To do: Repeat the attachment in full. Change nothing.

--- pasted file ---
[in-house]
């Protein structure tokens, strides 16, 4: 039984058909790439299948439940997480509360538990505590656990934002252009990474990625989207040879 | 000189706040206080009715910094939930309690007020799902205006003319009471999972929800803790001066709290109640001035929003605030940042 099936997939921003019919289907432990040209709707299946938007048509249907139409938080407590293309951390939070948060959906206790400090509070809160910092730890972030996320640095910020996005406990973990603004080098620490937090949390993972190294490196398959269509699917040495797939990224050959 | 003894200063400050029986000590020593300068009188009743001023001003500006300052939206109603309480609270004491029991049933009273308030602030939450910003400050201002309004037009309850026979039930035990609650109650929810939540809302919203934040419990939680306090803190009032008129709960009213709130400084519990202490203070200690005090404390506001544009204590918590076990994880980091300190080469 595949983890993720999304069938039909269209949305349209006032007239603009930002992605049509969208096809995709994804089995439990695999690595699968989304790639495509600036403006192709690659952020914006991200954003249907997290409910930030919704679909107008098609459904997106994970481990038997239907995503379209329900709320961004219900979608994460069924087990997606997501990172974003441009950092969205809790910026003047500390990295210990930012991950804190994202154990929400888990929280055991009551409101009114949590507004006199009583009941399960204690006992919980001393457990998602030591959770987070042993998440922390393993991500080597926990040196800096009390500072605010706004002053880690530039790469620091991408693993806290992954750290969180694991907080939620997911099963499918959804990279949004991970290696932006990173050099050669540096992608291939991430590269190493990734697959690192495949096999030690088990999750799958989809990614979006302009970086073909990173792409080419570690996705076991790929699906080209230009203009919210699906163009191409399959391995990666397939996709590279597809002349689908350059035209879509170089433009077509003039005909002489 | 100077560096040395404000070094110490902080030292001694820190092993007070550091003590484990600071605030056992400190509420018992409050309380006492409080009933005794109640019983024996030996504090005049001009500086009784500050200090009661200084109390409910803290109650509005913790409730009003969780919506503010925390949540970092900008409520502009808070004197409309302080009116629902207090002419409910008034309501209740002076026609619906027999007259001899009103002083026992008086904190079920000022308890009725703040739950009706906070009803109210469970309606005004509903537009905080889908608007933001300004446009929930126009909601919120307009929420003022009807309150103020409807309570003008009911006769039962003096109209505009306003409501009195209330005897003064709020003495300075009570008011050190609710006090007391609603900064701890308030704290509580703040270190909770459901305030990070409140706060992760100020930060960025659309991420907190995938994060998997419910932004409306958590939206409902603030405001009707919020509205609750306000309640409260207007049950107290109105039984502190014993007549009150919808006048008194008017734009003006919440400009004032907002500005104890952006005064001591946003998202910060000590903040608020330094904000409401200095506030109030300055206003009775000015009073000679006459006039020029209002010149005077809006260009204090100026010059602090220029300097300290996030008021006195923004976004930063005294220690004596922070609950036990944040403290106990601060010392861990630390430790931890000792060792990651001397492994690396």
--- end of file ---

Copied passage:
[in-house]
């Protein structure tokens, strides 16, 4: 039984058909790439299948439940997480509360538990505590656990934002252009990474990625989207040879 | 000189706040206080009715910094939930309690007020799902205006003319009471999972929800803790001066709290109640001035929003605030940042 099936997939921003019919289907432990040209709707299946938007048509249907139409938080407590293309951390939070948060959906206790400090509070809160910092730890972030996320640095910020996005406990973990603004080098620490937090949390993972190294490196398959269509699917040495797939990224050959 | 003894200063400050029986000590020593300068009188009743001023001003500006300052939206109603309480609270004491029991049933009273308030602030939450910003400050201002309004037009309850026979039930035990609650109650929810939540809302919203934040419990939680306090803190009032008129709960009213709130400084519990202490203070200690005090404390506001544009204590918590076990994880980091300190080469 595949983890993720999304069938039909269209949305349209006032007239603009930002992605049509969208096809995709994804089995439990695999690595699968989304790639495509600036403006192709690659952020914006991200954003249907997290409910930030919704679909107008098609459904997106994970481990038997239907995503379209329900709320961004219900979608994460069924087990997606997501990172974003441009950092969205809790910026003047500390990295210990930012991950804190994202154990929400888990929280055991009551409101009114949590507004006199009583009941399960204690006992919980001393457990998602030591959770987070042993998440922390393993991500080597926990040196800096009390500072605010706004002053880690530039790469620091991408693993806290992954750290969180694991907080939620997911099963499918959804990279949004991970290696932006990173050099050669540096992608291939991430590269190493990734697959690192495949096999030690088990999750799958989809990614979006302009970086073909990173792409080419570690996705076991790929699906080209230009203009919210699906163009191409399959391995990666397939996709590279597809002349689908350059035209879509170089433009077509003039005909002489 | 100077560096040395404000070094110490902080030292001694820190092993007070550091003590484990600071605030056992400190509420018992409050309380006492409080009933005794109640019983024996030996504090005049001009500086009784500050200090009661200084109390409910803290109650509005913790409730009003969780919506503010925390949540970092900008409520502009808070004197409309302080009116629902207090002419409910008034309501209740002076026609619906027999007259001899009103002083026992008086904190079920000022308890009725703040739950009706906070009803109210469970309606005004509903537009905080889908608007933001300004446009929930126009909601919120307009929420003022009807309150103020409807309570003008009911006769039962003096109209505009306003409501009195209330005897003064709020003495300075009570008011050190609710006090007391609603900064701890308030704290509580703040270190909770459901305030990070409140706060992760100020930060960025659309991420907190995938994060998997419910932004409306958590939206409902603030405001009707919020509205609750306000309640409260207007049950107290109105039984502190014993007549009150919808006048008194008017734009003006919440400009004032907002500005104890952006005064001591946003998202910060000590903040608020330094904000409401200095506030109030300055206003009775000015009073000679006459006039020029209002010149005077809006260009204090100026010059602090220029300097300290996030008021006195923004976004930063005294220690004596922070609950036990944040403290106990601060010392861990630390430790931890000792060792990651001397492994690396």